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Assuming e.g that one part of design transmits 8 bit data word at a time but receiver needs a 16 bit word, we would need to concatenate two 8 bit words together to create a 16 bit word. If both blocks work at same frequency, the receiver shall receive input word every other cycle.

In opposite case e.g where transmitter sends 16 bit word every cycle, the 8 bit receiver shall have to work at twice the frequency to be able to keep up with it. Or maybe data does not come every cycle.

Is there a term used to describe this conversion between data widths?

The first case is simpler, just concatenation. The second is more tricky to implement There maybe need to use some FIFO between the two as well.

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  • \$\begingroup\$ The second one just requires the 16 bit design to work half as fast. So change the clock input to the 16 bit design, put one of these between the clock source and the clock input of the 16 bit design. Using counters with several bits (that D-flip-flop is a 1 bit counter) is a great way to synchronize several designs. - Regarding what the opposite of concatenation is called.. not sure. Maybe bad design? \$\endgroup\$ – Harry Svensson Nov 19 '17 at 2:43
  • \$\begingroup\$ Thanks, yes there are different ways to do this. I was wondering about what terminology is used to describe this data width change. Assuming we cannot change frequency of the two blocks. \$\endgroup\$ – quantum231 Nov 19 '17 at 2:46
  • \$\begingroup\$ Ah wait, there is a word for that! It's at the tip of my tongue. I think it starts with the letter F. Hmm, now when I think about, in this case maybe decimation would be a better fit. Ish. \$\endgroup\$ – Harry Svensson Nov 19 '17 at 2:50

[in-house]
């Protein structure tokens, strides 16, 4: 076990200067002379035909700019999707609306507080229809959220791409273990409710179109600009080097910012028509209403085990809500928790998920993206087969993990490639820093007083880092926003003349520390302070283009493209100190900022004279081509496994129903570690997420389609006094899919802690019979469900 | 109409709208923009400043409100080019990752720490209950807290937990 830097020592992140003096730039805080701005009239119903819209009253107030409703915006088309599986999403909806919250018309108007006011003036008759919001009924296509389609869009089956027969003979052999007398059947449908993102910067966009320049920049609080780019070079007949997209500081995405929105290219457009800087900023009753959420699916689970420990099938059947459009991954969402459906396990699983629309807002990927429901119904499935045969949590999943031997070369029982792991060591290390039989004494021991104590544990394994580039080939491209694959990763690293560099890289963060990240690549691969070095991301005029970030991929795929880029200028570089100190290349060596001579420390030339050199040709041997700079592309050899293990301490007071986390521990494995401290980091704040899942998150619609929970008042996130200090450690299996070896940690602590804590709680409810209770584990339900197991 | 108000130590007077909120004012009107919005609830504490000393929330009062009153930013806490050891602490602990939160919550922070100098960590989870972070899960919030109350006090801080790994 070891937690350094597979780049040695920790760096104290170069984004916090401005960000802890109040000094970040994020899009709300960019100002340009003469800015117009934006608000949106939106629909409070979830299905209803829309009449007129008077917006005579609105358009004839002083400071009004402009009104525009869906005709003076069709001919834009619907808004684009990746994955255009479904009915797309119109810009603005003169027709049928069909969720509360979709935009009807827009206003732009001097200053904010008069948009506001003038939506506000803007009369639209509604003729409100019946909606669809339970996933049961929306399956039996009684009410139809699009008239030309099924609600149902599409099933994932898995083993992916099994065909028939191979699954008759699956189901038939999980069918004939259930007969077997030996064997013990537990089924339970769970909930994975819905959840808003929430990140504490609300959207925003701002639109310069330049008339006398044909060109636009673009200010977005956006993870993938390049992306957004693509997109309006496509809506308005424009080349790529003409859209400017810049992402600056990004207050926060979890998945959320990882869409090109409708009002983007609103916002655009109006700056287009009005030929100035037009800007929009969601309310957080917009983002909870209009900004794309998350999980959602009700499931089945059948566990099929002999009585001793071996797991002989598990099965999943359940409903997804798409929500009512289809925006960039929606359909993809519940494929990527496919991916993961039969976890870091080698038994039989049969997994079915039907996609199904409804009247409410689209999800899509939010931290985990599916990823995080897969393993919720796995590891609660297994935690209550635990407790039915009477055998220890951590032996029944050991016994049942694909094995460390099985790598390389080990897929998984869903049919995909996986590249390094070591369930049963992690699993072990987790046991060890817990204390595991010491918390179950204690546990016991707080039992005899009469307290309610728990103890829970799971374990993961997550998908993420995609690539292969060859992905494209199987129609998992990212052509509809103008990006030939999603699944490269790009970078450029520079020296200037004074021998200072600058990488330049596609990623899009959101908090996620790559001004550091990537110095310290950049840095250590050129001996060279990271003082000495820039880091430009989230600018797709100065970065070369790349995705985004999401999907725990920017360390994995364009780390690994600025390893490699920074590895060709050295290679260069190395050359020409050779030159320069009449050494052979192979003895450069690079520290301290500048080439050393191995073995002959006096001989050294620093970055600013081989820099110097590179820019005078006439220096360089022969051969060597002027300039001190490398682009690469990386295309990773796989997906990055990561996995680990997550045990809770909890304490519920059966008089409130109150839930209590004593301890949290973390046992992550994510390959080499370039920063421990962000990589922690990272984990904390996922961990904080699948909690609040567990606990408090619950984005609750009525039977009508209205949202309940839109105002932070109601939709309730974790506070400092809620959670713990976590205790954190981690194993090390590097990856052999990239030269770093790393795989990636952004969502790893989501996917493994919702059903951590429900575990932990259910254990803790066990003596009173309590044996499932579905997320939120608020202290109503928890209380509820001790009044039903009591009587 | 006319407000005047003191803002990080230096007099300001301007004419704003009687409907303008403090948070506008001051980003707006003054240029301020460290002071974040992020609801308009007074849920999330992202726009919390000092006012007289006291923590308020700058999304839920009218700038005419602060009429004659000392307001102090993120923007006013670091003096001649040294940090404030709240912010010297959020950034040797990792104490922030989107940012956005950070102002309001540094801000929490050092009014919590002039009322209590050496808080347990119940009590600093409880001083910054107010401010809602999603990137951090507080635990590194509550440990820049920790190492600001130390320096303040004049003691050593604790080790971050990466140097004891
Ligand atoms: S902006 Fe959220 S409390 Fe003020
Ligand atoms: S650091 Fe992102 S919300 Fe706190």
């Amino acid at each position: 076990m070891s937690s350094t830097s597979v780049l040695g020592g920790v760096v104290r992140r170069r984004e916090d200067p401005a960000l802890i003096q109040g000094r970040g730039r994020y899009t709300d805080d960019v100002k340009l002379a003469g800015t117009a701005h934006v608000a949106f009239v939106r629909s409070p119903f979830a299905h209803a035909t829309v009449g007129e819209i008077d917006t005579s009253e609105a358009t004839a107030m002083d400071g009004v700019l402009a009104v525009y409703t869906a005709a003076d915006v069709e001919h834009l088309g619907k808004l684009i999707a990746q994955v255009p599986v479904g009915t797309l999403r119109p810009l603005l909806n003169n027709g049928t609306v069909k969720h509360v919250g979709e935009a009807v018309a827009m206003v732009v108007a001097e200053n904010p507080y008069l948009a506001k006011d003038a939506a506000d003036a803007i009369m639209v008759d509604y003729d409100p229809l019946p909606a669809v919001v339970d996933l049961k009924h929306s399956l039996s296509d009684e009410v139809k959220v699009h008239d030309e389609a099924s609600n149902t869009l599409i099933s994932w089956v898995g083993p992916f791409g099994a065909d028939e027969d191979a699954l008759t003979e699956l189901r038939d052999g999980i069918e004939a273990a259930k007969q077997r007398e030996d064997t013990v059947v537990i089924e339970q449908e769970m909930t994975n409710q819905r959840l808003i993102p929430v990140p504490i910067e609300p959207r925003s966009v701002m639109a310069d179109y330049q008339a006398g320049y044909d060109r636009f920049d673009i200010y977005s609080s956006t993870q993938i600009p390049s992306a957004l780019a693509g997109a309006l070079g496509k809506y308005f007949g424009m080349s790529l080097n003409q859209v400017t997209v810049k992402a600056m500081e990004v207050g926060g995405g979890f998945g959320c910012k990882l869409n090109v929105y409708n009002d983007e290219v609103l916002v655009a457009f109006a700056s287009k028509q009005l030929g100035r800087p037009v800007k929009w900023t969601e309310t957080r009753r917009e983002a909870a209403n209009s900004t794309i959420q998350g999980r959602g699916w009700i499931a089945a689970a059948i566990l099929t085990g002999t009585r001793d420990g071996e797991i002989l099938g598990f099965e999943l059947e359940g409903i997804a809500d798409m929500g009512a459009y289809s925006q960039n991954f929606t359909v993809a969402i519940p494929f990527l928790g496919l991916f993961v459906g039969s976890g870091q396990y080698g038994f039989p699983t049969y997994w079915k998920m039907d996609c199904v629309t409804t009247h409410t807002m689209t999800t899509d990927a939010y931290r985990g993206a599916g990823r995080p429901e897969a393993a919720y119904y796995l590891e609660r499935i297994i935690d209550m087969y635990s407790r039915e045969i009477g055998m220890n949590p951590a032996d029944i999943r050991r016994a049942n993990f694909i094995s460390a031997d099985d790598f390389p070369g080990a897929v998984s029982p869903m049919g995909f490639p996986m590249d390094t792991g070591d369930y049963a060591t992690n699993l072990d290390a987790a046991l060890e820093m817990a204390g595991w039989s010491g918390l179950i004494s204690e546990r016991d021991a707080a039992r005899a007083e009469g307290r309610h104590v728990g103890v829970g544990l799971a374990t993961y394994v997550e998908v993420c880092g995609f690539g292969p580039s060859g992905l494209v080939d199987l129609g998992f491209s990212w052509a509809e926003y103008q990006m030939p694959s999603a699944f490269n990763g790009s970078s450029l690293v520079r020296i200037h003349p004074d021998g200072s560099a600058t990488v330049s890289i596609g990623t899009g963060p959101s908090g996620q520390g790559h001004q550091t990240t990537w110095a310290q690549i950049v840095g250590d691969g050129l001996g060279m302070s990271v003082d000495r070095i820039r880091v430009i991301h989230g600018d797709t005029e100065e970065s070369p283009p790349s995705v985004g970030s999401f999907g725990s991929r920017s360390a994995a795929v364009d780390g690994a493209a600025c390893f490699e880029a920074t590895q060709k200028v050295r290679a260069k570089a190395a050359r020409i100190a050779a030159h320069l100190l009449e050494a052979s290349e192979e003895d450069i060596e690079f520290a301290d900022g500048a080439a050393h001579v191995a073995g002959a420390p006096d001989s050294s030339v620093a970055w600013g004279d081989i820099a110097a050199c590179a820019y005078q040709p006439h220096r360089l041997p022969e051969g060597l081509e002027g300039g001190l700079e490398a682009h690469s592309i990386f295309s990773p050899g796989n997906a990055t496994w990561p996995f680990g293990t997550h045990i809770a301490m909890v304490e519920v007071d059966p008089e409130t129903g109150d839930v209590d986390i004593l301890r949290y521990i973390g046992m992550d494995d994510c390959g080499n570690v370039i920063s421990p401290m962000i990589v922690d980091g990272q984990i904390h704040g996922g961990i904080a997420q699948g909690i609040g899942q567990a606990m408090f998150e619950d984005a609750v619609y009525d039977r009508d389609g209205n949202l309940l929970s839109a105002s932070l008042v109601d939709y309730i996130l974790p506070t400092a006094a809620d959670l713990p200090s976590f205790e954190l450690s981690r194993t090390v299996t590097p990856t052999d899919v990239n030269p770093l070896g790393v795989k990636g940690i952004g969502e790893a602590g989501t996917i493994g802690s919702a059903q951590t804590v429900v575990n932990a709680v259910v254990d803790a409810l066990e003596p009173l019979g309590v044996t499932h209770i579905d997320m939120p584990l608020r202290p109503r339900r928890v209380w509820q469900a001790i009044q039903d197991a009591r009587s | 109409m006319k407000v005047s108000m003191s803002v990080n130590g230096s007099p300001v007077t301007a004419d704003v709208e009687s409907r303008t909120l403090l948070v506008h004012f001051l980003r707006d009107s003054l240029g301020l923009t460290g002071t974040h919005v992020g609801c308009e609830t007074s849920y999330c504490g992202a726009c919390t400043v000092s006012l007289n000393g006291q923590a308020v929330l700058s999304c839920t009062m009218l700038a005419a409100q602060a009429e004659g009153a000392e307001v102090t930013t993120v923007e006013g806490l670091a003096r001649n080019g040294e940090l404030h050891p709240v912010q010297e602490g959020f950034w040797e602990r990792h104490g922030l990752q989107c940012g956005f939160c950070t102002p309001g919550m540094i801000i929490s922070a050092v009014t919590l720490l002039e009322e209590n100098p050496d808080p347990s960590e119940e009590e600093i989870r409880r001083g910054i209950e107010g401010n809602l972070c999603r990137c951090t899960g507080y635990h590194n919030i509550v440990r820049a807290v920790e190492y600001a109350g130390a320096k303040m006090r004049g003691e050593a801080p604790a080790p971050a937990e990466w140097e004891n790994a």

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    \$\begingroup\$ This sounds similar to clock stretching that you see in I2C devices, but I'm not sure that is what you are after. There really isn't a conversion that goes on here, just manipulation of the clock on one end or the other since you only have a single data bus line (only 1 bit at a time, regardless of frequency). If you were changing a 16-bit parallel bus to an 8-bit one this might be considered multiplexing/demultiplexing possibly... \$\endgroup\$ – Ron Beyer Nov 19 '17 at 4:08
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    \$\begingroup\$ I would call this a specific form of (time) multiplexing / demultiplexing, or maybe (partial) serialization. \$\endgroup\$ – Wouter van Ooijen Nov 19 '17 at 10:44
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Truncation was the word that was at the tip of my tongue. It's "limiting the number of digits right of the decimal point". So if we imagine that these 16 bits are in fixed point arithmetic and if all bits are = 1 then we got something close to 0.9999, then you could truncate the bits from 16 to 8. Aka throwing away 8 bits. Zeros and ones are just digits in base 2..

It's a cheaty way but not necessarily wrong. Not really right either.


The more correct term would in this case be decimation, the act of throwing away every X data of a signal, where X = "second" or "third" or etc. Since it's on an FPGA and you're streaming data it can be visualized as a signal.


EDIT:

Ah here's another definition of truncation called data truncation, the first one I linked was regarding math. This data truncation sounds like a perfect fit of what you are describing.

Or if you just want an umbrella name, there's data loss.

I believe all 4 would be acceptable in this case.

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